Maybe better not to use the app on the Synology and use the CLI (eg for the comaand docker exec as mentioned by Akos)?

Maybe I’m thinking wrong and is my useCase not suitable for a solution with Docker. Lots of new ideas and insights. I think it all has to fall into place a bit. I am curious about your reactions and suggestions.

UPDATE

I successfully started a session using docker exec:

  • SSH into Synology

  • sudo docker ps -a à “name of the container”

  • sudo docker exec -t -i “name of the container” bash à root @ “name of the container”

But the questions about the approach to “my issue” have not yet been resolved :wink:

Hi again.

First, combining all those things in 1 container is not best practice, instead you want 1 application pr image/container, meaning that your web app should be in 1 container (maybe called app) and you make another one for your database (db), and those 2 containers can communicate, so you fx. can update your app without breaking your database.

There is different approaches to the, share a container, normally you dont want your developers or users to work IN the container, instead you might want to build and image, where the first time the container starts, it sync from git ( or something like that ), that way it will always contain the newest code from git.

There is also a way to let a build tool, or docker hub, build your image with the new code whenever there is an update to the git repo.

Hope that makes sense :slight_smile:

What do you mean by session? If you want to access it from the terminal, that is what the SSH context is for. If you want to access the website, you need port forwards.

Since you know the way (volumes) I can’t tell you more without a more specific question. This is something that you can find on this forum (search icon in the upper right corner) or in the documentation.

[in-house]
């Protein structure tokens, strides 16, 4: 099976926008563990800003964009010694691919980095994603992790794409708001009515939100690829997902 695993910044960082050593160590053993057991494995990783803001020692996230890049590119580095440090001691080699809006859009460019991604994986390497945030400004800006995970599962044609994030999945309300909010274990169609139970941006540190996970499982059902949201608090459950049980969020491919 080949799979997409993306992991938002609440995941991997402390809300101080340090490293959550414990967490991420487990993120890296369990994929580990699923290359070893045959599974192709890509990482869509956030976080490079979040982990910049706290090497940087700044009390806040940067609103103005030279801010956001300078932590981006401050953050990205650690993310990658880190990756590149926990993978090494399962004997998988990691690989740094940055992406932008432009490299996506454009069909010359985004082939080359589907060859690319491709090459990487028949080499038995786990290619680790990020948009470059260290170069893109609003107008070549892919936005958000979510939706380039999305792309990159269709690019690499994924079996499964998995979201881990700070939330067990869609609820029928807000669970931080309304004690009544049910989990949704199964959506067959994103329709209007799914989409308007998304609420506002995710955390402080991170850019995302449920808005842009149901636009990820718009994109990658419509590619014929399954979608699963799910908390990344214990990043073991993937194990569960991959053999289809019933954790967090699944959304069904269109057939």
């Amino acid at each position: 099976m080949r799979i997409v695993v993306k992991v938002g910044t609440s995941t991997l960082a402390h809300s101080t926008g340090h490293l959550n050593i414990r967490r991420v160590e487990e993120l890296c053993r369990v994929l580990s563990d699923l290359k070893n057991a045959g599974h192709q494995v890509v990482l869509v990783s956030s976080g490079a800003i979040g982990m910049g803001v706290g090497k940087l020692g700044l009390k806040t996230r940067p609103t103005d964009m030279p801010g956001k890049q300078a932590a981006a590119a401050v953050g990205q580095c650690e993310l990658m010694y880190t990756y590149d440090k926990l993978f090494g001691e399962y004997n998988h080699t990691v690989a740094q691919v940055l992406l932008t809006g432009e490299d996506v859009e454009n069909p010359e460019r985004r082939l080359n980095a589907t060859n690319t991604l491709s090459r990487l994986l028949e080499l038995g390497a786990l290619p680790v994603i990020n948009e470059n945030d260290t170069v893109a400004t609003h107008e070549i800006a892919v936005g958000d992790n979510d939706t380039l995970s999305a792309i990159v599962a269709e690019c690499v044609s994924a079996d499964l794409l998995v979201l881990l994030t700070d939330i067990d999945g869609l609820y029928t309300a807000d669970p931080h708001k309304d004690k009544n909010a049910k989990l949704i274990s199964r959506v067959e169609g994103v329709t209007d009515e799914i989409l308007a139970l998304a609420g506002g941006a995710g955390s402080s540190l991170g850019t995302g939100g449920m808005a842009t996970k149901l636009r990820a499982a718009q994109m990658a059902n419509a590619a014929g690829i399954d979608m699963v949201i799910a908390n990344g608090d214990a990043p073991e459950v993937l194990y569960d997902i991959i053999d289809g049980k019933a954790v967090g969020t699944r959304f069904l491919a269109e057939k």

I also agree with everything that Martin wrote. Although I would not update the content of a container automatically since the required linux packages or settings could be different for different source codes which makes it harder to handle. But this is a valid approach to start on the way to understand Docker.

If you have more questiones on these topics, I recommend you to open a new topic (unless you find an answer in an other topic or or in the docs) because these are nothing to do with the SSH connection which the original question was about.

Thanks for your responses and apologies for this late reaction.

Your comments really helped and my research now focuses on ‘volumes for exchange’ and ‘cooperating containers’ (Docker compose). The latter seems to be the right way to go. Especially if I later want to make my Flask application more robust with other services like Gunicorn and Nginx.
The idea to let the container get the latest version of git at boot time is also an eye opener. I’ll let the buildtool sit for now, since I don’t see the need for it at this point for my project (maybe later).

I shall close the topic and will open a new one if needed. Thanks again for your help. Regards, Ko